Musings on Miles

electric

Spoooooky, kids!

Next Wednesday is the 20th anniversary of Miles Davis’ death.  I trust you have the altar in your home prepared, the candles ready for lighting.

This year for Season Eighteen, the AJW is presenting Miles’ music for elementary school students.  That’s a tough one on a variety of levels.  I had some thoughts going in about the challenges, which ran something like:

“Miles’ career is too long and varied to present.  Miles’ music is too subtle and complex to be grasped by many adults, much less at that age level.  Miles can’t be pigeonholed, making bite-sized classroom presentations inadequate.  The Second Great Quintet’s music can only be conveyed effectively by the Second Great Quintet.  We don’t have the budget to hire the necessary number of players to pull off Miles’ electric years.  To focus solely on the early part of Miles’ career that most jazz musicians are comfortable with would be doing a disservice to his legacy.”  And so on, and on.

We all love a challenge, right?  So I figured out ways to make all these things work, to the degree possible.  And I’m learning a lot in the process.  The art of teaching, at least as it applies to music, requires deconstructing something and learning how to put it back together yourself before you can teach someone with little or no concept or context.  I’ve been doing this for thirty years, so no big deal.  I had great teachers coming up, and I learned from them.  Then I stole from them.

But the revelation comes when, in the course of that deconstruction, you discover your own long-held, preconceived notions are just plain wrong.  That recently happened to me, in the area of…The Electric Years.  <cue spooky haunted house music>

That’s right–that period of Miles’ musical development that lasted a mere twenty-three years, or half his career.  A lot of jazz musicians just write that stuff off, like it never happened.  Until recently, I was one of those folks.

But now that I’m playing it every week, my perspective has changed.  I’m finding it a real challenge to play music from Miles’ electric period, and that surprises me.  Why, you ask?

Just to take a musical example: let’s compare the chord changes to an early-period Miles Davis composition to one of his later ones.  Here are the solo changes to the first sixteen bars of Four:

Ebmaj/Ebmaj/Ebmin/Ab7/Fmin/Fmin/Abmin/Db7/Ebmaj/F#min B7/Fmin/Dmin7b5 G7b5/Ebmaj/F#min B7/Fmin/Bb7

And here are the solo changes to the first sixteen bars of Speak:

G7

OK, so.  A cursory analysis would seem to indicate that it would be easier to play the second tune, right?  I mean, it’s all one chord!  Come on!  Can it really even be called a tune?  Isn’t that just a sound?

But here’s the thing: bebop-derived jazz, with its complicated chord progressions and substitutions and its breakneck tempos, is easier to play than jamming over one chord and making a meaningful music statement.  There, I said it.

Why?  Because the higher degree of complexity means that once you learn how to navigate those changes and tempos, you can plug ‘n’ play.  The tunes become a series of interchangeable parts, like Musical Legos, and the player no longer needs to think or even feel.  You can still sound good over bebop changes by playing what you have played before on other similar tunes.  And by their highly specific nature, the chords are sending you down well-worn paths (i.e., ruts) that you have traveled many times before.  So I can meet other beboppers at any jam session anywhere in the world, share the secret handshake, and we’re off.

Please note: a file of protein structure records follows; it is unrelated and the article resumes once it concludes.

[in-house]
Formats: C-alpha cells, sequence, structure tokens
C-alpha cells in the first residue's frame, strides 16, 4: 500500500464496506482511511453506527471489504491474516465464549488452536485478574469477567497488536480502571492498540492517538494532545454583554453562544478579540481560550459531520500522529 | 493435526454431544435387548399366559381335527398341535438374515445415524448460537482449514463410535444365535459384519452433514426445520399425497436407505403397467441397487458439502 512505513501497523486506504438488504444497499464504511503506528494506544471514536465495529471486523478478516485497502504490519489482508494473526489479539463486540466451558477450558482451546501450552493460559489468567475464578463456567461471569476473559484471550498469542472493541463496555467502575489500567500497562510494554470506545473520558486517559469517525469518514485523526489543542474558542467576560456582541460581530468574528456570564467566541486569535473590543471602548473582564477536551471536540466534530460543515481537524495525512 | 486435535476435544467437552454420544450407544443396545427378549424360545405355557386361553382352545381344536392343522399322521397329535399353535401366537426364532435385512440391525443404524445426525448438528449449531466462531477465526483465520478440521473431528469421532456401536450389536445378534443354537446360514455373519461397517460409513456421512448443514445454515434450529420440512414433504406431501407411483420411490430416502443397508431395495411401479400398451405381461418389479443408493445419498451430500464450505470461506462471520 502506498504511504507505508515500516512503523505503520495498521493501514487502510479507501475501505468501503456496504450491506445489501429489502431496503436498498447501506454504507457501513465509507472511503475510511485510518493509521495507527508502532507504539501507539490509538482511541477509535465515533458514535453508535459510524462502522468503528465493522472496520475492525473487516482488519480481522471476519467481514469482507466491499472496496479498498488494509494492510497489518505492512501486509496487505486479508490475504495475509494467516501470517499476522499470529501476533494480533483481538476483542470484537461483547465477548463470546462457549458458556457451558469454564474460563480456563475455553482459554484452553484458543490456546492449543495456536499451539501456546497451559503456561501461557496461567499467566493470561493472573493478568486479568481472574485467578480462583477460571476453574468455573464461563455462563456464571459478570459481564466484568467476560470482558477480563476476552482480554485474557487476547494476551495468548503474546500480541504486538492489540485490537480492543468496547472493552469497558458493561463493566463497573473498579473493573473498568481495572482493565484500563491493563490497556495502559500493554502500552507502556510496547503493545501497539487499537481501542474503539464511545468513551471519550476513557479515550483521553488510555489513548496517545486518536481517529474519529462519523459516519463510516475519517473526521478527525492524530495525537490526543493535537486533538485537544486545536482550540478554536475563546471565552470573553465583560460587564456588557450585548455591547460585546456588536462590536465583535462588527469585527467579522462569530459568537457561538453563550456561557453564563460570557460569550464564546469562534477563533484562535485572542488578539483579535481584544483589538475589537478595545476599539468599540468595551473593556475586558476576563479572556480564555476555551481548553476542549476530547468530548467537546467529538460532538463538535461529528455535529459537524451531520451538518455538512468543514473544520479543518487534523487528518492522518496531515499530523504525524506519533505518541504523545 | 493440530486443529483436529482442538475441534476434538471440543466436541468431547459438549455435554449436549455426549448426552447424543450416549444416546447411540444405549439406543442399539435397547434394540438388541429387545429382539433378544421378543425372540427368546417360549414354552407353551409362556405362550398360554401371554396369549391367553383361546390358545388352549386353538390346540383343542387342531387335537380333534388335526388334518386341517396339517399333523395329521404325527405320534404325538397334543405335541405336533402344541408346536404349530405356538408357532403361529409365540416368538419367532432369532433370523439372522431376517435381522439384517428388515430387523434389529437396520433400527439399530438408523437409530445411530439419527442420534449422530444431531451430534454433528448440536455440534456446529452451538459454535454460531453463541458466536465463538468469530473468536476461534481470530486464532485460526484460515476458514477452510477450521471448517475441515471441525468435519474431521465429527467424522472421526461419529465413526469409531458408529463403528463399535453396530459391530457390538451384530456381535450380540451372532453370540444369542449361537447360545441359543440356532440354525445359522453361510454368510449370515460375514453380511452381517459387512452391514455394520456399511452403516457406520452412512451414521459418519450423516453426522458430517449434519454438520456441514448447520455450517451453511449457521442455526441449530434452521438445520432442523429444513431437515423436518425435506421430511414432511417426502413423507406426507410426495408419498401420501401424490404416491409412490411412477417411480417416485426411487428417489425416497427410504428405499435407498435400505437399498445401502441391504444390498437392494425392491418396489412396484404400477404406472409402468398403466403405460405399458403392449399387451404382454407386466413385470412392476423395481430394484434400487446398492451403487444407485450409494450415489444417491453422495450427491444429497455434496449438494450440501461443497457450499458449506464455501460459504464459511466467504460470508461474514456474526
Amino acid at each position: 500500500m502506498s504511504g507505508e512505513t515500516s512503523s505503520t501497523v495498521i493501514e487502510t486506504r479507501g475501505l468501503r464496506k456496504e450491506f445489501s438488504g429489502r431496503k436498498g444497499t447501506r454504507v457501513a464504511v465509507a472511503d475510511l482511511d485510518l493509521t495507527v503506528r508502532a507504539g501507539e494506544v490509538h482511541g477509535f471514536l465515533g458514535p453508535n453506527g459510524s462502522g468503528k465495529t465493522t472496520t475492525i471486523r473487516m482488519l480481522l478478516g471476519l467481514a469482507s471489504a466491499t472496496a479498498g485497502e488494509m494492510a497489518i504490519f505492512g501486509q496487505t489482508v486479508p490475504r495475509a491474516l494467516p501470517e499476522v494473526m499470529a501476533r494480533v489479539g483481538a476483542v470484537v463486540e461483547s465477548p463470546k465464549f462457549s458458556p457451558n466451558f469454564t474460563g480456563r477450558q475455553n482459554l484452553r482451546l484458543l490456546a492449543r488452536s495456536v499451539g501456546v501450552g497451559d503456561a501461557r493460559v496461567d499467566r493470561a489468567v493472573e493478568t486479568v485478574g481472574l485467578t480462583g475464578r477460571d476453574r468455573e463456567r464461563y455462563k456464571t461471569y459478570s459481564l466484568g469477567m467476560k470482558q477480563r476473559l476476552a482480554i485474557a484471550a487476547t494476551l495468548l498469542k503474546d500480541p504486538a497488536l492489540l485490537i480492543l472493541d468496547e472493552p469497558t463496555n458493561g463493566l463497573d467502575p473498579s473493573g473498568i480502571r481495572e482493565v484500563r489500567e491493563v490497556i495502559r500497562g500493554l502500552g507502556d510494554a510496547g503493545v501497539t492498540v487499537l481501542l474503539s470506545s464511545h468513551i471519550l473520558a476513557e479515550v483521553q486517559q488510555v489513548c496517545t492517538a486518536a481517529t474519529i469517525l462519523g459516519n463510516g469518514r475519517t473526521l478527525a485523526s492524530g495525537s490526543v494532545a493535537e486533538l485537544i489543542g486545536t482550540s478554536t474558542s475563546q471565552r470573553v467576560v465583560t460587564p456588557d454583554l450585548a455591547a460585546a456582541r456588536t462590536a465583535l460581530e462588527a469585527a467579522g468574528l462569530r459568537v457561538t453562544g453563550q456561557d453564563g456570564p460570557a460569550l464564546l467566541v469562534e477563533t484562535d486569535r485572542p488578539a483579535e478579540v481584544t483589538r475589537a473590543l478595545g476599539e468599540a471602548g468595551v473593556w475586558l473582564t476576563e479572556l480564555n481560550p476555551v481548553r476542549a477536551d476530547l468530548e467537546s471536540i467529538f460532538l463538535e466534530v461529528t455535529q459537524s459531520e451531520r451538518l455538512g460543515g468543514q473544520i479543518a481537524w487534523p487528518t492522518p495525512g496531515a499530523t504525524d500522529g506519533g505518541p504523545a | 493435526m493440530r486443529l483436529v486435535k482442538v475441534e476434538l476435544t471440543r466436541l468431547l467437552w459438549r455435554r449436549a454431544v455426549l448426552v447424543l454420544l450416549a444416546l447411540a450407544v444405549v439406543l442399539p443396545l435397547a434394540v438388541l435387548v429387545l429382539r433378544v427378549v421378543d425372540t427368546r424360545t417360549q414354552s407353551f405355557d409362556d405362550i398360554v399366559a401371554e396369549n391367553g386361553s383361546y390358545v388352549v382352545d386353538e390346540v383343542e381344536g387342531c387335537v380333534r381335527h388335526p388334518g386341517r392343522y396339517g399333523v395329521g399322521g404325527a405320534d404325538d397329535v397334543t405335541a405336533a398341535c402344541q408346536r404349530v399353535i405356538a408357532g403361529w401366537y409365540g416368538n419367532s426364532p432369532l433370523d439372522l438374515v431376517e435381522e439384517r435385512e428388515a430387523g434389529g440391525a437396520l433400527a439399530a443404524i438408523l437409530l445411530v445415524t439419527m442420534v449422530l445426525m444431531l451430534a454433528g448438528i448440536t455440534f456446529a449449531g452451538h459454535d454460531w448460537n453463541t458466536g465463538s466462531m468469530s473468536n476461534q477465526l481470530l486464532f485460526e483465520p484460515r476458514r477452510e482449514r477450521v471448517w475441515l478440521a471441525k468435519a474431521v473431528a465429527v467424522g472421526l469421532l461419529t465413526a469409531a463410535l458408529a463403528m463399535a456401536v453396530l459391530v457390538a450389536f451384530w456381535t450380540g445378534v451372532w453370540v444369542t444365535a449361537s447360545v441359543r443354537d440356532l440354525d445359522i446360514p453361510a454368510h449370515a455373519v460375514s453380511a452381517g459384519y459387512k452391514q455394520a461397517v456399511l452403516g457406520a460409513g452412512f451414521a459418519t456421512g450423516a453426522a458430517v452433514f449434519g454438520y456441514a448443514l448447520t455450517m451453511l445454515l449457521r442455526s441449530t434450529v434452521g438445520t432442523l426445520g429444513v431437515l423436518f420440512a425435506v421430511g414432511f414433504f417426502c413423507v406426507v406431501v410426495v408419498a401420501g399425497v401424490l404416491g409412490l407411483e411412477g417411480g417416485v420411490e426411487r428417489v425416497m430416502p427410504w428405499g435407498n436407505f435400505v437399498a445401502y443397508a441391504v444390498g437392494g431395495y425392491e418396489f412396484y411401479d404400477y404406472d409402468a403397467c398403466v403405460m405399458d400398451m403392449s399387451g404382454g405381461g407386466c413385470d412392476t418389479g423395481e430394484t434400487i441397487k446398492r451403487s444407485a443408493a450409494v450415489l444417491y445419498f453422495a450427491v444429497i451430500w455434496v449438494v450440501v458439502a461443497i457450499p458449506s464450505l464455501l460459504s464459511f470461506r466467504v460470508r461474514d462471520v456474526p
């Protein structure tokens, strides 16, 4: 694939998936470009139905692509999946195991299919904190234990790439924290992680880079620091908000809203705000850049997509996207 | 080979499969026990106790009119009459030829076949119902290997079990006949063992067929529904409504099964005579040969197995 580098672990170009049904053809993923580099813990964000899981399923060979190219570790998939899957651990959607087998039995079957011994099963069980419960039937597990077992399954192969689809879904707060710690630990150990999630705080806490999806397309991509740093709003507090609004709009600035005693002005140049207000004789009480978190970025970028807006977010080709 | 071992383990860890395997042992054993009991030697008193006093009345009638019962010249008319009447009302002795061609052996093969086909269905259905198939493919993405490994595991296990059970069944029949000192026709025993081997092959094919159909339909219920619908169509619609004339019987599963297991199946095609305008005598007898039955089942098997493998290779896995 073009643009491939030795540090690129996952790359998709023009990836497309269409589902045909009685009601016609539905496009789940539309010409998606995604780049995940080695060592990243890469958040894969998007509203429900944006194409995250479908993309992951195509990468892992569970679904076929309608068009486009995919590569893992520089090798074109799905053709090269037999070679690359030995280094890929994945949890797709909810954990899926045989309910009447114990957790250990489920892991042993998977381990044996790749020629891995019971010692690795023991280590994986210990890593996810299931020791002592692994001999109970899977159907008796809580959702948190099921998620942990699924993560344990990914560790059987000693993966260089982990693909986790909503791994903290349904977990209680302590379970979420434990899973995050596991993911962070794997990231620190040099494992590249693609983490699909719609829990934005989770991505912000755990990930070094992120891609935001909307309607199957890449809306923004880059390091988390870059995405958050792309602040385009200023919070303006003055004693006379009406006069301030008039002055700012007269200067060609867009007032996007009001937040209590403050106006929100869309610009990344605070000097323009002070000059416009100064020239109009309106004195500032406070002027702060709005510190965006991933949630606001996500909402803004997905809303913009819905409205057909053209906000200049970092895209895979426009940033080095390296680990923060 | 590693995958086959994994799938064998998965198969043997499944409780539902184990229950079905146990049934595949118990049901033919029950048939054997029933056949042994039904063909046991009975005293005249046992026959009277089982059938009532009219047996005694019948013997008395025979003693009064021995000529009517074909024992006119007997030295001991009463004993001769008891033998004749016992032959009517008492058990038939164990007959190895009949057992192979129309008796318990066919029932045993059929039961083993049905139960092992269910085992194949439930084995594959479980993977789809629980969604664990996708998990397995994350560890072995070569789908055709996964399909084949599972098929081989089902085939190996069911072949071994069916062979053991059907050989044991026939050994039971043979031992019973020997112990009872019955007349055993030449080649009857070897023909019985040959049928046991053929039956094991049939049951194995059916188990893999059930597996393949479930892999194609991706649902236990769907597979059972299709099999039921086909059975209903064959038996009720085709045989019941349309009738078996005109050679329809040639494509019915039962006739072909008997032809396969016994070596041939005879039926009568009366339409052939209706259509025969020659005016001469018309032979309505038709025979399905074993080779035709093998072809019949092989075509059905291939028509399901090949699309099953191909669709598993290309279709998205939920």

Bebop doesn’t have to be played this way, of course.  The best players keep it consistently fresh.  But those diminished/whole tone licks are standing just off in the wings, waiting for you to take the easy choice.  Kind of like the pusher, always there when you need him.  It’s so easy, kid.  First one’s free.  Just start with this whole-tone scale, it’s mellow…

On the other hand, what do you do with an open G7?  There are no paths anymore.  All that study, those hours of practice learning progressions–throw them away.  You just landed on the surface of the moon.  Now find your way home, or someplace more interesting.

I knew that if I was going to play this stuff, I would need some help.  So I went back to the source.  I bought a DVD of Miles Davis Live at Montreux Highlights, from appearances recorded between 1973 and 1991, the year of his untimely death.  And I watched, and I listened.

From a sax player’s perspective, the 18 years chronicled here are a treasure trove: from Dave Liebman to Bill Evans, Bob Berg, David Sanborn, and on up to Kenny Garrett.  But no surprise there: Miles always had the best, because the best would flock to Miles.

There is a lot of variety in these performances, but almost all of the improvisations are being delivered over one or two-chord jams.  No form for the most part–the soloists play as long as they feel like until they either choose to end or are cut off by Miles coming in, or directing someone else to enter.

This music has to be played truthfully.  It doesn’t give you the opportunity to be glib or preconceived.  You have to approach it with fresh ears and no expectations as to your own impact or outcome, or else it doesn’t work.  You can’t direct this or force it to go somewhere, any more than you can direct the waves at the seashore.  But you can ride it!  And you may fly up top over the waves for a while.  Or, you may gulp some seawater.

It’s all good.  Thank you, Miles.

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